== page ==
Friday, January 13, 2012

U.S. Policy on Iran Invites Third-Party Provocations

U.S. policy toward Iran is not just designed to fail but designed to hand the initiative to America's enemies.

Washington claims that its goal is to prevent Iran from militarizing its nuclear technology but single-mindedly adheres to a policy designed to avoid achieving that goal. Assuming Washington is sincere in its professed intent but simply confused about how to get there, the policy--which has the obvious practical effects of alienating Iran, whipping up tension, and prolonging the crisis atmosphere--contains the profound hidden danger of creating ideal conditions for third-party provocations designed to trick the two sides into open conflict.

Secretary of State Clinton recently stated:

We reaffirm that our overall goal remains a comprehensive, negotiated solution that restores confidence in the exclusively peaceful nature of Iran's nuclear programme while respecting Iran's right to the peaceful use of nuclear energy consistent with its obligations under the Nonproliferation Treaty (NPT). [IPSNews 1/11/12.]
Nevertheless, Washington carefully avoids any public hint that it might actually be willing to listen to Tehran's perspective or, much less, accommodate reasonable Iranian interests in independence, participation in regional affairs, and national security.

The higher international tensions rise and the deeper the level of mutual distrust, the more difficult it will be for decision-makers on each side to stay calm, restrain radicals, resist popular anger, and investigate calmly whatever incidents may occur. Even for Americans, it is difficult to avoid the automatic assumption that the string of murders of Iranian scientists has been carried out by Washington; how much more difficult must it be for Iranians? Thoughtful American observers, including Juan Cole and Jim Lobe, are suggesting that these murders may be the result of Mossad financing of the MEK, a violent anti-regime Iranian dissident organization, and for purposes of undermining U.S. efforts to settle the nuclear issue. This highly logical hypothesis may well be true, but any number of other scenarios are also quite conceivable - from direct Israeli action [an hypothesis backed by an impressive array of evidence] to private financing by a rich believer in Israeli expansion to a truly cunning plot by al Qua'ida to replace the Iraqi trap, that cost so much American blood and treasure, with a sharper Iranian trap.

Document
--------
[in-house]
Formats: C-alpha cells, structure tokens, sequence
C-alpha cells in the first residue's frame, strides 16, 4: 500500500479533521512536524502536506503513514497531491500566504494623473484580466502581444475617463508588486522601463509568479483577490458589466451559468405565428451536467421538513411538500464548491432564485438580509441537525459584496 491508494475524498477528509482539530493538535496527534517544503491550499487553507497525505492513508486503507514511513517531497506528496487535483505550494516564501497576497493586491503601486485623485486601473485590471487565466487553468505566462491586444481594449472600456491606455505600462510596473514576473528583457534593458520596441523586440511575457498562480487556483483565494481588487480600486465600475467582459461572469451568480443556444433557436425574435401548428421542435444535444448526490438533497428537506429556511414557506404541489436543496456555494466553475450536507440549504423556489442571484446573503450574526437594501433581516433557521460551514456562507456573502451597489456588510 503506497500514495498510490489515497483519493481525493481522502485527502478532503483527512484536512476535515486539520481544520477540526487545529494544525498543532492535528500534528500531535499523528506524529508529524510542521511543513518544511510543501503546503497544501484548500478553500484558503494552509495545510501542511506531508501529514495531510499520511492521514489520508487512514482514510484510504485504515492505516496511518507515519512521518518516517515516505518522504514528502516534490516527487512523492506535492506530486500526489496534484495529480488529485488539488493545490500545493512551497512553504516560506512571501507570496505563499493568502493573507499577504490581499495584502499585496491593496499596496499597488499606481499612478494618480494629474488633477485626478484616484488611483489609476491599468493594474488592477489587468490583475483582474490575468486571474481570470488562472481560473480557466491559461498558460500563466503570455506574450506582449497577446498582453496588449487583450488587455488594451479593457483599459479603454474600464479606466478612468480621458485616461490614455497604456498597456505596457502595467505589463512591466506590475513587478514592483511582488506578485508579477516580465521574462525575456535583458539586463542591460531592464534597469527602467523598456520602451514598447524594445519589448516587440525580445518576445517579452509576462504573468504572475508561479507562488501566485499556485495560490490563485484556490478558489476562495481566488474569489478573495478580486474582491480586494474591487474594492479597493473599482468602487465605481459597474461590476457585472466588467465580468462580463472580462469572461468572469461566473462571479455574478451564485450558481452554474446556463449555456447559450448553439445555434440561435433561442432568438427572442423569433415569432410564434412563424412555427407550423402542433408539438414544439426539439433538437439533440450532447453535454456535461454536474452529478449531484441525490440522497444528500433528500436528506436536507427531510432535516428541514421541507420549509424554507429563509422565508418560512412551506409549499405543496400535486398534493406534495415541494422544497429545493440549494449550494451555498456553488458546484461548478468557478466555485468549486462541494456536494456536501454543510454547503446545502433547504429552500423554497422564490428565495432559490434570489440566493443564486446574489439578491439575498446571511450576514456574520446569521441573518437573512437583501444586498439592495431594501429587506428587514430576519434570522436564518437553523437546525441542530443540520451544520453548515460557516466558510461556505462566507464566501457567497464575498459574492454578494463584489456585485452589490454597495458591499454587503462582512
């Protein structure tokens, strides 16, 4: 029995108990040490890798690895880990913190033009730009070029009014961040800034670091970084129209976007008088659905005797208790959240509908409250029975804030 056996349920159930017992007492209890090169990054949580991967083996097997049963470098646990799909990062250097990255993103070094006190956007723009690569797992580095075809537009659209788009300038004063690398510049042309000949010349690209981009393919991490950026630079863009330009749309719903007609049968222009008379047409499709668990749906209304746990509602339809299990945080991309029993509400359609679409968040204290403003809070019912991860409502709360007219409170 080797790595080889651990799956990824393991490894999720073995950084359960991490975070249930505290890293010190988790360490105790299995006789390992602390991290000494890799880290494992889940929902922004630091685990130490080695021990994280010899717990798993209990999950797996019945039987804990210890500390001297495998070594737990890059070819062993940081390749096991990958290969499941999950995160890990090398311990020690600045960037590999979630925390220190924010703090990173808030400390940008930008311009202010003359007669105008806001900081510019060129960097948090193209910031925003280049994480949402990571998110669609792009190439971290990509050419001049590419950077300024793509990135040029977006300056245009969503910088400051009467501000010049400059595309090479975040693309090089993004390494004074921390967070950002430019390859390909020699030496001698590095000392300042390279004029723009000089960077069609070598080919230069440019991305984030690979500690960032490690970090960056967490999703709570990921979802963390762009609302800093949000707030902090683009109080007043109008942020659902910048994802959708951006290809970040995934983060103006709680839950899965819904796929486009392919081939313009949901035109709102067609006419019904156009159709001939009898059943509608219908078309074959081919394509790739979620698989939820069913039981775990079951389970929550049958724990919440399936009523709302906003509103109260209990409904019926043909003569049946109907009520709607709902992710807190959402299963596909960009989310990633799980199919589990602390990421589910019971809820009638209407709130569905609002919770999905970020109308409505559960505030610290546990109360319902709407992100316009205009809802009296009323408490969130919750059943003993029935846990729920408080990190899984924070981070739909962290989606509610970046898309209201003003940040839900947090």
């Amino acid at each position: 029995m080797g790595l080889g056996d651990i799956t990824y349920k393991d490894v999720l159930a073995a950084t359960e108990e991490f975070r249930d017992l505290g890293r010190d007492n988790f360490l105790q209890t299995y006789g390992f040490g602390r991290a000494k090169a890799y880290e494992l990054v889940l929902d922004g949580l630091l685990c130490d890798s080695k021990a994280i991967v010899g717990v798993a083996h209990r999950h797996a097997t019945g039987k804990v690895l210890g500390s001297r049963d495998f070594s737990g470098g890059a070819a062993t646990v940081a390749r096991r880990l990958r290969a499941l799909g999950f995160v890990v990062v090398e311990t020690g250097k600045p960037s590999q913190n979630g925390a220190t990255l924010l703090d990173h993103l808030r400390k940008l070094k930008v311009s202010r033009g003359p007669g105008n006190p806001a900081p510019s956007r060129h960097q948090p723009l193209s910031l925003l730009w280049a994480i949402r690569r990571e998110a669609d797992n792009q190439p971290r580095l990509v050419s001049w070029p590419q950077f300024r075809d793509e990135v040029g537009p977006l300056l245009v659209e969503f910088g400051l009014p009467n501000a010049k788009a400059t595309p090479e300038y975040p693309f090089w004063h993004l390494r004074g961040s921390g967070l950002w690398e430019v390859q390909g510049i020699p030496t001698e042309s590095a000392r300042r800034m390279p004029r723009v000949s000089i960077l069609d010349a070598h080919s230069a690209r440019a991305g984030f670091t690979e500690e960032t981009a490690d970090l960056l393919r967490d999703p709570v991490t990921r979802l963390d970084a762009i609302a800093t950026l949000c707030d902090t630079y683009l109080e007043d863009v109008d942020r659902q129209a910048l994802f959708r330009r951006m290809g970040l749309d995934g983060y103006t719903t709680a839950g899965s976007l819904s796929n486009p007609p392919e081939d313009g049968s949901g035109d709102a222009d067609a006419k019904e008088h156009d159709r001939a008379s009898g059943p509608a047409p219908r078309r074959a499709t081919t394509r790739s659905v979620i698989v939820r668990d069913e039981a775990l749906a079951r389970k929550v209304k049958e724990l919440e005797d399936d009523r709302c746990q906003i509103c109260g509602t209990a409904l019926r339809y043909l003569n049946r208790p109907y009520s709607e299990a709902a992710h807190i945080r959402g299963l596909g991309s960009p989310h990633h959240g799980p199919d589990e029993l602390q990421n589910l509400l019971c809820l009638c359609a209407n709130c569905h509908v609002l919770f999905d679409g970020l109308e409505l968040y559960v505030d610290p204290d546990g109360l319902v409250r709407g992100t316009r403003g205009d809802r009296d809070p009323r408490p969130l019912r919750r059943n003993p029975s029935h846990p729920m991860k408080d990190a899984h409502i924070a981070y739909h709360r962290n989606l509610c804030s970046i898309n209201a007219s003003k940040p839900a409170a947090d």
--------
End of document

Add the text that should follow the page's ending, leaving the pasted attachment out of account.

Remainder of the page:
Indeed, revelations now just beginning to appear in U.S. and Israeli media about examples of Israeli deceit that directly harms U.S. national security show that the danger of provocations that could trap the U.S. in an undesired war are not just theoretical.

Israeli Anti-American Deceit Revealed

Israeli Mossad agents posed as CIA officers in order to recruit members of a Pakistani terror group to carry out assassinations and attacks against the regime in Iran, Foreign Policy revealed on Friday, quoting U.S. intelligence memos. 

Foreign Policy's Mark Perry reported that the Mossad operation was carried out in 2007-2008, behind the back of the U.S. government, and infuriated then U.S. President George W. Bush. [Haaretz 1/13/12.]

In the end, it does not matter who the provocateur is. The point is that by designing a policy that is almost certain not to achieve its professed goal, Washington is setting itself up for being trapped by a provocation from a hostile third party. Ironically, it does not even matter if Washington's real goal is to provoke a war that will enable it to colonize Iran, control the global oil market, and buttress its floundering empire. Even if Washington is hoping for war, it is still bad policy to put the initiative in the hands of an unknown hostile party. Just to note one obvious example, letting a hostile force control events means that we will not even know who might be President when the fatal match is struck. By following a policy designed to fail, Washington is, as you read these words, placing U.S. national security in the hands of its enemies.

No comments: